When we are told to keep God’s Word “private” and not share it in the marketplace of ideas, then we have lost our freedom of religion.  How, then, can we be “salt and light” (Matt. 5:13-16)?

Recommended resources include Breakpoint, Family Research Council,
World magazine, and Concerned Women for America

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Jackie Burkle gave birth to twins at home.  But, on January 11, she was charged with the killing of her daughters.

Jackie is a 2008 graduate of a high school twenty miles from my home.  She was a music major at my local community college.  As of this writing, she is incarcerated thirty miles from my home.  She is facing two counts of first degree murder and being held on a million dollars bond — half a million dollars for each child.  The Judge told her that she will face “a mandatory life sentence in prison if convicted.”

Police found Jackie’s twin daughters in the trunk of her car.  She confessed to the crime.  The DCI special agent handling the case said, “She acted to terminate the lives of both of her newborn infants.  She also stated that she intended to end their lives and was not at any time intending that these children would live.”  Police were called to check on the 22-year-old mom after someone noticed that she wasn’t pregnant anymore.

How do we make this kind of behavior unthinkable?

Believers in the Creator of life need to ask ourselves some important questions.  Why?  Because we are all part of Jackie’s human family.

  1. Did Jackie know about Iowa’s Safe Haven Law?  If a parent takes an “unwanted” baby to a hospital or health care facility and leaves the infant there with staff, no questions will be asked.  Fourteen Iowa newborns since 2001 have been dropped off at a safe place. 
  2. Did anyone tell Jackie about the Lighthouse Center of Hope (a caring pregnancy center close to her) or any one of the many life centers in Iowa?  Did anyone discuss making an adoption plan?
  3. Did Jackie have anyone who cared enough to ask her questions about her pregnancy?  How she was doing?  If she was in need of emotional, financial, or spiritual help?
  4. Did anyone invite Jackie to a support group, Bible study, or even out for lunch?
  5. Did anyone explain to Jackie that she and her babies are “fearfully and wonderfully made?”  That each is a treasure for whom Jesus gave His life?
  6. Was Jackie schooled by years of sex education, made comfortable with her “sexuality,” and taken captive by a sensualized culture?  Had Jackie been convinced by Planned Parenthood-style education that she could separate the act of sex from procreation?
  7. Did a man use words of love to lead Jackie into intimacy and then abandon her?
  8. Was Jackie influenced by billboards that read: Children are loud, smelly, and burdensome… unless you want one…?
  9. Did Jackie rationalize that if it’s o.k. to take a baby’s life days before birth then what can be so wrong with a few days after?
  10. Will anyone help Jackie confront the evil of her action and tenderly lead her to the mercy and healing forgiveness of Christ?

Maybe Jackie will be found “mentally incompetent” or traumatized.  Maybe she will be spared one kind of prison.  But, there is another.  It is the guilt of our sin.  Of doing something that goes against creation itself.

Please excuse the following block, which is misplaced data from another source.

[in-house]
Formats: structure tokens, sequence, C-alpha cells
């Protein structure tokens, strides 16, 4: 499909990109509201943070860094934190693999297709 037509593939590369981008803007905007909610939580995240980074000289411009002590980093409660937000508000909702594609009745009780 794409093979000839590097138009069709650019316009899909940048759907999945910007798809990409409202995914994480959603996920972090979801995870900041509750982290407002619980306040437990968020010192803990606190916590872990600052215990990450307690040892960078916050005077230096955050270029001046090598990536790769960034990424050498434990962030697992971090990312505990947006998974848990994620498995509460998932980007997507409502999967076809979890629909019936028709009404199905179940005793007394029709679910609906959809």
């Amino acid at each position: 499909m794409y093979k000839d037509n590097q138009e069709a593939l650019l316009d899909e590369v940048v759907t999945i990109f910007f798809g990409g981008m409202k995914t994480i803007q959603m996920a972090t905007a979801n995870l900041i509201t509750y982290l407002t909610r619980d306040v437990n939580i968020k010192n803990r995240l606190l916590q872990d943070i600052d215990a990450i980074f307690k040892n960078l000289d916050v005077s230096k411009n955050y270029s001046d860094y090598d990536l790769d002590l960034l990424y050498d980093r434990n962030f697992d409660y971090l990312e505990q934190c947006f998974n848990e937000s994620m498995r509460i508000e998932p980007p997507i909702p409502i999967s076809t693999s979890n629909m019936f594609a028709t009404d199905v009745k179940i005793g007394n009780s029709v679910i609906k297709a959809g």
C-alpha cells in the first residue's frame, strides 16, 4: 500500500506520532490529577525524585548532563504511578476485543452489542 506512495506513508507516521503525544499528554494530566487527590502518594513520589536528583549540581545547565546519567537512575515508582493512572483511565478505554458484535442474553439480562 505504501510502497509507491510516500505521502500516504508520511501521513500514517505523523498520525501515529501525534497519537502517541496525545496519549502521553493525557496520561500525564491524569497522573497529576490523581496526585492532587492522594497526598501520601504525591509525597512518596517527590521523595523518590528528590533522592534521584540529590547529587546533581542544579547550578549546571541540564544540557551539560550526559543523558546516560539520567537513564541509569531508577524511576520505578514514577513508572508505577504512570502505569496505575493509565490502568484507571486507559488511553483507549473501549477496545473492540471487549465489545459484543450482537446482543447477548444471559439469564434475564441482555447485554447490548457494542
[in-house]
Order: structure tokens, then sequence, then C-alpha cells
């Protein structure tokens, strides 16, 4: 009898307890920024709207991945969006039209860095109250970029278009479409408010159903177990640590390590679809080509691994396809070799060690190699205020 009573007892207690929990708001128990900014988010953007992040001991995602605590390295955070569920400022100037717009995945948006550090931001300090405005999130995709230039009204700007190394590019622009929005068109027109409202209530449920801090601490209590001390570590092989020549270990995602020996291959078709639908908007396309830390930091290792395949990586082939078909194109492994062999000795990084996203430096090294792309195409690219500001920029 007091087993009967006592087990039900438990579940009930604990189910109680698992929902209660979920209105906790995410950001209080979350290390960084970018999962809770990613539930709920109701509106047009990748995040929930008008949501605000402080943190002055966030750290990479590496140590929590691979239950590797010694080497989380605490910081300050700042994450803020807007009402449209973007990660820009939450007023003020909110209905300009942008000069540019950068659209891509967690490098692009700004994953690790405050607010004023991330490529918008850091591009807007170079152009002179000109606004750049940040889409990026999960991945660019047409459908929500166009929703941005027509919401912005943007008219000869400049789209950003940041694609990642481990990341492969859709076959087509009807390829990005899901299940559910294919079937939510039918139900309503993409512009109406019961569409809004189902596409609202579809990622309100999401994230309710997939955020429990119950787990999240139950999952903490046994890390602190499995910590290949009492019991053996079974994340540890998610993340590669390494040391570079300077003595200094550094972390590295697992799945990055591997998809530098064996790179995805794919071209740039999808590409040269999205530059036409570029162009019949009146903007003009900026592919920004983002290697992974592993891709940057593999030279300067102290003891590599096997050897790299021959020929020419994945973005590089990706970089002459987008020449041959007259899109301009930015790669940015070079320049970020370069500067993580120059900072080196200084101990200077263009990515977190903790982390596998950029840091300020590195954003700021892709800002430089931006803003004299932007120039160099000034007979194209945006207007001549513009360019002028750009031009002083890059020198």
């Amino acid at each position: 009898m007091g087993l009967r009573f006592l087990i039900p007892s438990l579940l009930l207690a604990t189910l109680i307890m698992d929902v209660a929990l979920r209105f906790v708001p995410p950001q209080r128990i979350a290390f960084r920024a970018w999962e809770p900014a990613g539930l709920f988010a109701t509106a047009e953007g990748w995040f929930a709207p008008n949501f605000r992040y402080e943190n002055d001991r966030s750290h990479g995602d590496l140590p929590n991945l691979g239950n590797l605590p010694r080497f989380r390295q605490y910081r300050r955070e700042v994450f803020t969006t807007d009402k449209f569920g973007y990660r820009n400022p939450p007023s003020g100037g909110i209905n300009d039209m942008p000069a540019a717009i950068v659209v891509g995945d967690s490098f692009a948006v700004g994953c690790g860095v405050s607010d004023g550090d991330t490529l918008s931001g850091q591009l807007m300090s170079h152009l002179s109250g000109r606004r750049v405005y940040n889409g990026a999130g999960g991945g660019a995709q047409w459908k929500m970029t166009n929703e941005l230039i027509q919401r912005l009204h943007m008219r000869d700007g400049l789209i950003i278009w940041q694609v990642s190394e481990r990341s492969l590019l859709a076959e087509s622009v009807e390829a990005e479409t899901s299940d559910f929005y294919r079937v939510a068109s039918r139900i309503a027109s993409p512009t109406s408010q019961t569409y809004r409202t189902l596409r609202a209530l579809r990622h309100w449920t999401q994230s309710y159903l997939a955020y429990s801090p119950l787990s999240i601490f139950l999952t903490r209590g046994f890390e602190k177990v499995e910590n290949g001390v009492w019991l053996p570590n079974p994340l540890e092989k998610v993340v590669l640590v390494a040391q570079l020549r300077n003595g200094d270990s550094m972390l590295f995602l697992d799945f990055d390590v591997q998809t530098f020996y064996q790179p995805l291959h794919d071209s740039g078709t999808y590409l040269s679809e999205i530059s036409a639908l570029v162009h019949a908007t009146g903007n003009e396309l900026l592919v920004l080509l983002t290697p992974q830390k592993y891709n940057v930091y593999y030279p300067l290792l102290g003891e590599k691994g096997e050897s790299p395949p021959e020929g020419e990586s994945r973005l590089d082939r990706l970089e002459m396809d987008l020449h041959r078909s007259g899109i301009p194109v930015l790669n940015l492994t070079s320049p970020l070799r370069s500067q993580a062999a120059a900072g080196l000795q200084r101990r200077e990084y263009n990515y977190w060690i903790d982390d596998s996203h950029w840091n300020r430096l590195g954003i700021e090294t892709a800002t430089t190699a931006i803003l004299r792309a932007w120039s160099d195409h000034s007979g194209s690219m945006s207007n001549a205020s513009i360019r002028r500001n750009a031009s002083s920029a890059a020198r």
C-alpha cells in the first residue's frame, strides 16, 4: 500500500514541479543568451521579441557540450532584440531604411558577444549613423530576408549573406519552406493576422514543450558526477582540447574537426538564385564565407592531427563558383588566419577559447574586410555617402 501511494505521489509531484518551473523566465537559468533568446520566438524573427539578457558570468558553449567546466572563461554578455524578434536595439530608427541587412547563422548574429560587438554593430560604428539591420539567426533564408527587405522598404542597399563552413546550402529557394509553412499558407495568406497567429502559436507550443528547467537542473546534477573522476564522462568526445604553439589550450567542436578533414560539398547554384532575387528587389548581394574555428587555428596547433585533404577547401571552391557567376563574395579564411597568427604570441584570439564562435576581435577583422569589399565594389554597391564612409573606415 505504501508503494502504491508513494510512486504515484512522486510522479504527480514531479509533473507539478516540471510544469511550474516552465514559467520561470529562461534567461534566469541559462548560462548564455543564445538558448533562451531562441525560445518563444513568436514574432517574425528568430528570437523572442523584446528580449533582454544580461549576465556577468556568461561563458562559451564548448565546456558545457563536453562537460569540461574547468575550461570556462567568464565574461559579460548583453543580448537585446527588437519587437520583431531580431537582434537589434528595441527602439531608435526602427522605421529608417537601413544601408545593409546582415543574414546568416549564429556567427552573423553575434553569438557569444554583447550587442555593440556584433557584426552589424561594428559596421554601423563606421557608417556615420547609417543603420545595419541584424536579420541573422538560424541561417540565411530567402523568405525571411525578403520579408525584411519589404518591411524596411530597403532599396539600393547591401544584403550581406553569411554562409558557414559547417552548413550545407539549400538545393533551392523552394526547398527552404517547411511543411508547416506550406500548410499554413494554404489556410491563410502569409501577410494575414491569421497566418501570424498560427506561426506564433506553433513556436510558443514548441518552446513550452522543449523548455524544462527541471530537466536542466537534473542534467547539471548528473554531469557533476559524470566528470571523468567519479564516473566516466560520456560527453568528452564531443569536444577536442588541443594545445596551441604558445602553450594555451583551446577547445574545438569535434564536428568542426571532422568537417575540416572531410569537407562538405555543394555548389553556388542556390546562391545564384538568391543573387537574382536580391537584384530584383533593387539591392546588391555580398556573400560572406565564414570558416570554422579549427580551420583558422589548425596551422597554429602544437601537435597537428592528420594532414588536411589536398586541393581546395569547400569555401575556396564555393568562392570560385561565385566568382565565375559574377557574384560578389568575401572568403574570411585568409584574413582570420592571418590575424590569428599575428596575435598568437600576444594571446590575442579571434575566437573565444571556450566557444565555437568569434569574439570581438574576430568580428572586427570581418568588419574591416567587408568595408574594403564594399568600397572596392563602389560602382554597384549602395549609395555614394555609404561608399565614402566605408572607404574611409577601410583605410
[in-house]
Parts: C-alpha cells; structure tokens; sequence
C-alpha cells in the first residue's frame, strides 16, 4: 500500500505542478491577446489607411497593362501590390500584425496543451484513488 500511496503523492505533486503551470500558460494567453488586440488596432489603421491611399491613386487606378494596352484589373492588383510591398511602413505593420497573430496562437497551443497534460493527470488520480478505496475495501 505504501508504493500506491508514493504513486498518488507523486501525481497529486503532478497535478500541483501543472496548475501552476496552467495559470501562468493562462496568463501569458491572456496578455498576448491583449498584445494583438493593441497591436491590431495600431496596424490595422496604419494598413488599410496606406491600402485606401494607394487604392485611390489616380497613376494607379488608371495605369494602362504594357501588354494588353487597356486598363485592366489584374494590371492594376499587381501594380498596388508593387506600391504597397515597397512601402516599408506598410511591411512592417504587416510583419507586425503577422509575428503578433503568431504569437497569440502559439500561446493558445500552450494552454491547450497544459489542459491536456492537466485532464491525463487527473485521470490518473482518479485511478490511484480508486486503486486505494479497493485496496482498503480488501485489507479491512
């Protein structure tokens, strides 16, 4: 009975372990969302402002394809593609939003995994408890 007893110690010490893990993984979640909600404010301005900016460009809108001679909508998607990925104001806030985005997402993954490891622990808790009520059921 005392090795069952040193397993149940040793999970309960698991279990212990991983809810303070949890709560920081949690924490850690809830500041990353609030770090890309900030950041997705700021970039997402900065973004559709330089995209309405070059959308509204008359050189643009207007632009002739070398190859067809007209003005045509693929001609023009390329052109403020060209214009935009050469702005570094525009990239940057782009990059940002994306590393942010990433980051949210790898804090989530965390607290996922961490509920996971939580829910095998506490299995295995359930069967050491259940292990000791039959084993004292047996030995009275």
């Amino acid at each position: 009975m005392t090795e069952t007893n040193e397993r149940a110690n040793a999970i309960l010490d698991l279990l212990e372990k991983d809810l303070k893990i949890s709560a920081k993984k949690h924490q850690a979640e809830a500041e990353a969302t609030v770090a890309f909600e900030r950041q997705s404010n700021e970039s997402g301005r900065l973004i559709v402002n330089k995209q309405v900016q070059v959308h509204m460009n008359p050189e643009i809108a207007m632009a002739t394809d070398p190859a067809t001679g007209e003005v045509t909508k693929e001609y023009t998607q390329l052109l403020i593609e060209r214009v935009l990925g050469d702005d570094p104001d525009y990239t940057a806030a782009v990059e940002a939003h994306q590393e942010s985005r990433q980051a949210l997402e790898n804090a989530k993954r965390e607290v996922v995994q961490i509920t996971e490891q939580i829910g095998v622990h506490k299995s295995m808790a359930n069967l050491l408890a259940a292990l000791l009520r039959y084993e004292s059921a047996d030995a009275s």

Jackie is my neighbor.  Your neighbor.  Jackie did not have to choose death for her daughters or suffer the consequences of aborting them after birth.  She had other choices.  There are many.  But, we are part of those choices.

For the sake of all the other Jackies — confused, frightened, lonely — and their babies, we need to be watchful.  Willing to lead away from danger.  Offer a better way.  A hand.  A shoulder.  A safe place.  A new beginning.

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“Am I the only one who thinks government-mandated health care telling me that my children are ‘targeted diseases’ is utterly revolting?”  This is a fair question asked by Kristan Hawkins of Students for Life.

To what is Kristin referring?  The Department of Health and Human Services (HHS), at the recommendation of the Institute of Medicine (IOM) has decided to re-define women’s health care, mandating that by 1-1-13 insurance providers give women a range of new “preventative services” free, no co-pay or deductible.

These “preventative services” are to include all FDA-approved birth control.  This means even proven abortion-causing drugs such as ella and Plan B.  To be given “free” to married or unmarried women.  So, with Kristin, I ask: Since when is pregnancy a “disease”?

On July 19, the IOM released a Consensus Report: “The IOM defines preventative health services as measures — including medications, procedures, devices, tests, education and counseling — shown to improve well-being, and/or decrease the likelihood or delay the onset of a targeted disease or condition.”  Under these conditions, insured women will have access to free birth control because pregnancy has been redefined as a ‘targeted disease.”

This presidential administration wants women to have free access to abortion and cancer-causing birth control in order to fight the “disease” of pregnancy, notes Kristin, yet “medication that literally keeps my 2-1/2 year old son, Gunner, from dying costs my husband and me hundreds [of dollars] every month.”  Gunner has cystic fibrosis.

HHS announced new preventive-care guidelines will require all health insurance policies written on or after August 1, 2012, to offer contraceptives and other women’s health services without copays, coinsurance, or deductibles.  Included in the guidelines are voluntary sterilization procedures, breastfeeding support and equipment, annual well-woman visits, counseling on HIV and sexually transmitted diseases and screenings for human papillomavirus, or HPV, gestational diabetes, and domestic violence.